The Prolethean known as Mark (the same cowboy who had approached Sarah in the cafe, killing the cafe owner) absconds with Helena on the orders of Henrik Johanssen, the pastor and seeming leader of a local community of Proletheans, who vouchsafes Mark with this responsibility. Mark is fostered upon by Henrik and his spouse Bonnie like a surrogate son. The episode presents a brief insight into Henrik’s domestic life, and his everyday activities as a farmer within his rustic environment (compared to the technological sophistication, and corporate milieu, associated with the representatives/employees of the Dyad Institute), such as aiding a cow to be able to fertilise offspring. Henrik, as portrayed here, is another intriguing and potentially deep character, and his interactions with Tomas (Helena’s spiritual counsel, who has also survived, having been freed by Henrik’s people) stand as the highlight of the episode. The dynamic between Peter Outerbridge (Henrik) and Tomas (Daniel Kash), stimulated by their characters’ differing attitudes towards science and Helena, is riveting, which is why I feel that reintroducing Tomas only to kill him off in the dénouement occurs at the expense of further development.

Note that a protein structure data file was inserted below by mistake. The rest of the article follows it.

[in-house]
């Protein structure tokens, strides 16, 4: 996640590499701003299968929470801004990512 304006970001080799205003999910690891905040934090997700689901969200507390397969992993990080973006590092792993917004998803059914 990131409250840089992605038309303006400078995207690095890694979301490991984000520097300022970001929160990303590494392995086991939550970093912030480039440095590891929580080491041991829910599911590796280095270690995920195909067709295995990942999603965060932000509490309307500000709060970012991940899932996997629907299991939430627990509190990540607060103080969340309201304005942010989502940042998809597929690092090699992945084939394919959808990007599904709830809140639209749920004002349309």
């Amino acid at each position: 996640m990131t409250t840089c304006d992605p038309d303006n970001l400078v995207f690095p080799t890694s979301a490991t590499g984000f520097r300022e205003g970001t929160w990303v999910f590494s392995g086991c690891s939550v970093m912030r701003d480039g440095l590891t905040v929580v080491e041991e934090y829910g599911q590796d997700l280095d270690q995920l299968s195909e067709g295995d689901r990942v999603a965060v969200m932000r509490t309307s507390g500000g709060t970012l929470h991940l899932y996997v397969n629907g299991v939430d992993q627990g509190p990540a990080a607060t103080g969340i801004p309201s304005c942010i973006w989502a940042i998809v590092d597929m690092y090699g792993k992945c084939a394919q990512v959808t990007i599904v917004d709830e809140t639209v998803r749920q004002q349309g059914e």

The episode depicts Tomas in a state of conflict. Tomas has tended to Helena’s spiritual welfare since she was twelve. After she is hospitalised, he finds himself praying for her soul, although he automatically refutes the notion that she possesses one (“Abominations have no soul”). This reinforces his perception of Helena as inhuman, a sentiment accentuated when he claims that any child that Helena would conceive would be a “monster”. The episode also shows Tomas to flagellate himself, using his trouser belt. It’s a detail that grounds Tomas within a fundamentalist religious mindset. In contrast, Henrik is shown to be pro-science (having “steered [his] faith through science at M.I.T.”). He espouses a philosophy that cites Albert Einstein: “Science without religion is lame. Religion without science is blind.” While Tomas remarks: “Einstein didn’t believe in God”, Henrik’s statement acknowledges the dual relationship between religion and science. Although they are in conflict with one another (a conflict embodied in the show’s rivalling antagonistic organisations), they nonetheless can benefit from, and develop/enlighten, each other. Henrik’s interest in Helena seems to stem from her status as the identical twin of a uniquely fertile clone, as he voices the possibility of Helena herself being capable of reproduction. The theme of conflict also surfaces in distinct contexts regarding Sarah and Helena respectively. Leekie, in conversation with Cosima, expresses his concern about avoiding a “war”, started by Sarah. Tomas, meanwhile, cautions Henrik: that his “‘new order’” should “appreciate” that Helena represents a “war for the future of creation”. It’s interesting to speculate the notion of the clones as biological weapons of a sort, in the eyes of the Proletheans. Whereas the Dyad Institute holds the clones as a breakthrough for science, the Proletheans’ interest is decisively more aggressive here.